In index news, the cost of the Twelve Days of Christmas Index is up 2.4% over last year, counted individually; the weighted index, counting the drummers drumming in a 12 to 1 ratio to the partridge in the pear tree is only up 1.6%. Amazingly, you can buy everything over the Internet for a $10,000 surcharge over the approximately $17,200 “retail” cost.

Of course, you have to remember the Economist’s Big Mac Index. Look for the third column to see which countries have more bang for your buck when the dollar is at historic lows.

According to Slashdot, The English version of Chosun says that SMS and instant messaging has overtaken email as the perferred method of communication in Korea by “young people”. Slashdot writers make fun of SMS’s ghetto spelling. The “older people” in Korea apparently sue book publishers for defamation of Confucius.

Freeplay Music, royality free soundtracks, had their 2 millionth download. I’ve used a few for some work projects; I think I’ve heard a few of them on some commercials.

P- and I saw The Incredibles on Saturday; they were no. 2 after National Treasure, the DeVinci Code wannabe movie. The Incredibles had an interesting premise: if everyone is special, does that mean no one is incredible?

New York Bar pass rate for July 2004 was a dismal 67.5%. Next July, the pass mark will go up from 660 to 675. That may just make it a 50-50 proposition.

Would you believe? Number of Asian American law school deans: 2! : Wayne State’s 37-year old Frank Wu and Yale’s Harold Koh.

Post-Thanksgiving Day

Work was tedious Friday. I held down the fort, but couldn’t escape that sense of boredom.

This week’s “Star Trek: Enterprise” – like I said earlier week – is there a reason why an Enterprise captain is always making history and changing the course of development of a society? (in this case, Vulcan) — or, to paraphrase Commander Riker in the pilot episode of “Star Trek: The Next Generation” – there’s something about the ship called “Enterprise.” Or, something like that. Why oh why Captain Archer is persisting in his effort…? Somehow, he’s the Chosen One, yet I feel like there’s a catch, there just has to be a catch to this. Plus, it’s kind of strange how Archer’s prejudice against Vulcans keep cropping up at the worst of times. But, Scott Bakula’s acting is still pretty decent stuff (always helpful to have beefed up writing).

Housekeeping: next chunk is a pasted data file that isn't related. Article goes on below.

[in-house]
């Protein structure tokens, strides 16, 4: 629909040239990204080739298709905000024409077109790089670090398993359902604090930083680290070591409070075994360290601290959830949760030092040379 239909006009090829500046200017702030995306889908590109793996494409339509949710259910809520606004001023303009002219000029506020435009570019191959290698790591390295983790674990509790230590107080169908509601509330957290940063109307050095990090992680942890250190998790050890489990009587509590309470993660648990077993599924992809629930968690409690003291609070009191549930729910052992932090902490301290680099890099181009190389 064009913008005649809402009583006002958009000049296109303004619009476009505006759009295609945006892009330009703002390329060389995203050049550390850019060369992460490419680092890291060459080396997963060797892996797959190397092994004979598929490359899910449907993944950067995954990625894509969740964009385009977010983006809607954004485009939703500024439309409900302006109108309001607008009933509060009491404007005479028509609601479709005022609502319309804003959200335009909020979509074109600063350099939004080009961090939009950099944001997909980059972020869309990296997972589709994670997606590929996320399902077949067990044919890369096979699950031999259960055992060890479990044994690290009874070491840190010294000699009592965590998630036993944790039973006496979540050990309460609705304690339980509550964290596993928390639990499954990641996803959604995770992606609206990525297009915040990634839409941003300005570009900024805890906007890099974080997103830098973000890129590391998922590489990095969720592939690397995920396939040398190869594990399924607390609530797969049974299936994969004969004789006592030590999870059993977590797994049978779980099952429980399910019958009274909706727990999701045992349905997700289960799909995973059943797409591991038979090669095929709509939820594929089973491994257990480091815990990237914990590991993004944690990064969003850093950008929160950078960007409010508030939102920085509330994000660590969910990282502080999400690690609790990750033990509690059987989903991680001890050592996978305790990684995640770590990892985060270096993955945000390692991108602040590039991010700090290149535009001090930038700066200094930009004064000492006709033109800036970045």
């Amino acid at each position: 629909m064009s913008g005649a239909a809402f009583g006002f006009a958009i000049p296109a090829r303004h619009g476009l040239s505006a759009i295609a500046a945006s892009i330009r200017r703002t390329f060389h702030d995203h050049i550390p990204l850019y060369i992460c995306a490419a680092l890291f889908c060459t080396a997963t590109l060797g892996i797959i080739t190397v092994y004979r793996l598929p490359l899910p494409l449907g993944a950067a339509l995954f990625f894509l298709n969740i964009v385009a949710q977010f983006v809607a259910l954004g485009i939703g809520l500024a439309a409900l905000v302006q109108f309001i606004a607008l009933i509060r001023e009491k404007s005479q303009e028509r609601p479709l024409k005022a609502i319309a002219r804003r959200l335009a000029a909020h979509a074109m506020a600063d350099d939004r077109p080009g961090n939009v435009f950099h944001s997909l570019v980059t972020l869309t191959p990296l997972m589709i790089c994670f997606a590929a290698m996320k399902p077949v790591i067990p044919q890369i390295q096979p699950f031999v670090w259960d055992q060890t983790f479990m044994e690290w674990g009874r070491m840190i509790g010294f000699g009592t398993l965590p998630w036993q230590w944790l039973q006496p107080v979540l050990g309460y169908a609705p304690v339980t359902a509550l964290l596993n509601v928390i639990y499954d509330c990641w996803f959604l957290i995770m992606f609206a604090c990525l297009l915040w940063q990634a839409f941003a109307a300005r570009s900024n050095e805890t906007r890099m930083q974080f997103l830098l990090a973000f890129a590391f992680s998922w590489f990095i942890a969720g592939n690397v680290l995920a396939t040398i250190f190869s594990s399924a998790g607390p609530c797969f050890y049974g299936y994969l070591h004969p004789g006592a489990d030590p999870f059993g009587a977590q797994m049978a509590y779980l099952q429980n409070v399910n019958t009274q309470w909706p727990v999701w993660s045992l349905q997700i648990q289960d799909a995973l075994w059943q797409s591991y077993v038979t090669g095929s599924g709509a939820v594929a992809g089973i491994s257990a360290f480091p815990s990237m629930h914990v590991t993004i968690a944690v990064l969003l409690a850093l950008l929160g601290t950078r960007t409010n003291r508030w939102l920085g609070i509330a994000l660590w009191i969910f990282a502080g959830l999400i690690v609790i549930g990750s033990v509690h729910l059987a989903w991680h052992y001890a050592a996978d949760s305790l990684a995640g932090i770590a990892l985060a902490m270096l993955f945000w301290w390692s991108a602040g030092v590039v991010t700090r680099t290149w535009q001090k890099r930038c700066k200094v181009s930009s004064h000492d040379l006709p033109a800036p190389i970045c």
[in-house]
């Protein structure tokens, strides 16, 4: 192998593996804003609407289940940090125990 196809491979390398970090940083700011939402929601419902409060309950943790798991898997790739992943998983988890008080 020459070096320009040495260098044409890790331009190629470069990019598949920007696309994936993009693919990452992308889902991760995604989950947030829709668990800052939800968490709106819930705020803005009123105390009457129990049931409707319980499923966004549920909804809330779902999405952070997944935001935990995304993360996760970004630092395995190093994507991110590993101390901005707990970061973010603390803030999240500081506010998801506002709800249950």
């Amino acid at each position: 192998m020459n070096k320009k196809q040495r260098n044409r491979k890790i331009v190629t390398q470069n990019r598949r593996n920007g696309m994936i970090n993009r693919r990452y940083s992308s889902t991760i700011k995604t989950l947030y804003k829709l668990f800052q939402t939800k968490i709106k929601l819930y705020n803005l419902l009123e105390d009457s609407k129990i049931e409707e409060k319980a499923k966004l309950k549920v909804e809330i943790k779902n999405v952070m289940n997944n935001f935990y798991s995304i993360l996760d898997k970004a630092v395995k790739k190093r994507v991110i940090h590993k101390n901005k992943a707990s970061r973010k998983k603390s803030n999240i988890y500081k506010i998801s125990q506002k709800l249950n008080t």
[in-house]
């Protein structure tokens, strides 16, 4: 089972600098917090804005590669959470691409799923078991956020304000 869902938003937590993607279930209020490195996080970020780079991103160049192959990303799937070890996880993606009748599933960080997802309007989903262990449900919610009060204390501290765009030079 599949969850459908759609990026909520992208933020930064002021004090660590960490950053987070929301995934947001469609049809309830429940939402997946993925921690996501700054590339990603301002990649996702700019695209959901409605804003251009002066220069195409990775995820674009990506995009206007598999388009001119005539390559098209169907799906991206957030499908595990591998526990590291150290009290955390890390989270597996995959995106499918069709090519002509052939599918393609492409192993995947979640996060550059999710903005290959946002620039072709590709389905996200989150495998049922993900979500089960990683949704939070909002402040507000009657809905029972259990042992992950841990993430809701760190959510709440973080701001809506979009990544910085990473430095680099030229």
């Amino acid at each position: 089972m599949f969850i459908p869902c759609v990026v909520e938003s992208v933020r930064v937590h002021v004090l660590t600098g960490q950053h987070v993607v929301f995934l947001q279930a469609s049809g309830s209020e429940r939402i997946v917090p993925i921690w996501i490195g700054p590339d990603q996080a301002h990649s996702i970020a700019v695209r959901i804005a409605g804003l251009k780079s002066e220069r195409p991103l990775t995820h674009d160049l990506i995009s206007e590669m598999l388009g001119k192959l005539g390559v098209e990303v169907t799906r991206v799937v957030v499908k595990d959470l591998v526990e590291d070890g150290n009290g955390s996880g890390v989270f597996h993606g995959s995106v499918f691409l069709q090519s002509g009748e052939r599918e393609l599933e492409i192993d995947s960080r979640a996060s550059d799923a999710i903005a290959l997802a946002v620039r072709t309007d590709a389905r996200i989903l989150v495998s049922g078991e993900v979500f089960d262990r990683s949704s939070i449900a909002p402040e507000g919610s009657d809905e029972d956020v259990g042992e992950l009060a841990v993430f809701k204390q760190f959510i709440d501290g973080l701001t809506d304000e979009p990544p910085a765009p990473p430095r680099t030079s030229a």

Oh, and it’s funny how Ambassador Soval, the biggest pain in the neck Vulcan diplomat ever, has really grown to be an interesting character (the actor, Gary Graham, is pretty good too – his previous sci-fi tv acting work was in the FOX show, “Alien Nation”).

Plus, the villain Vulcan of the arc, V’las – well, apparently, he succeeds Soval as the Biggest Vulcan Pain in the Neck (or Pain in the Ass, to be more accurate). Eerily, his acting recalls his previous Trek work as Admiral Leyton, the nasty Pain in the Ass Starfleet admiral in “Deep Space Nine” who more or less took over Earth security on the basis that he knew best on how to protect Earth/the Federation from the enemies abroad. (and thus establishing the less-than-stellar view of Starfleet admirals in general, with the pleasant exception of Admiral Forrest on “Enterprise”). (Heavens knows, when that actor made his “Enterprise” appearance last week, I had the automatic thought, “Oh, this is going to be nasty. He cloaks his sinister intentions with a pompous respectability… It’s Deep Space Nine all over again or Star Trek: Insurrection…”).

Anyway, this particular episode of “Enterprise” had all the lovely references to the current events’ messiness (a.k.a., the War Against Terrorism, and the whole pre-emptive strike matter with Iraq and so forth). Very curious to see how this will all resolve… (if resolution will occur)…

Ok, enough of my Star Trek references, which are bound to fly over people’s heads. Go shopping this weekend. It’s good for the economy. (but not necessarily for your pocket book).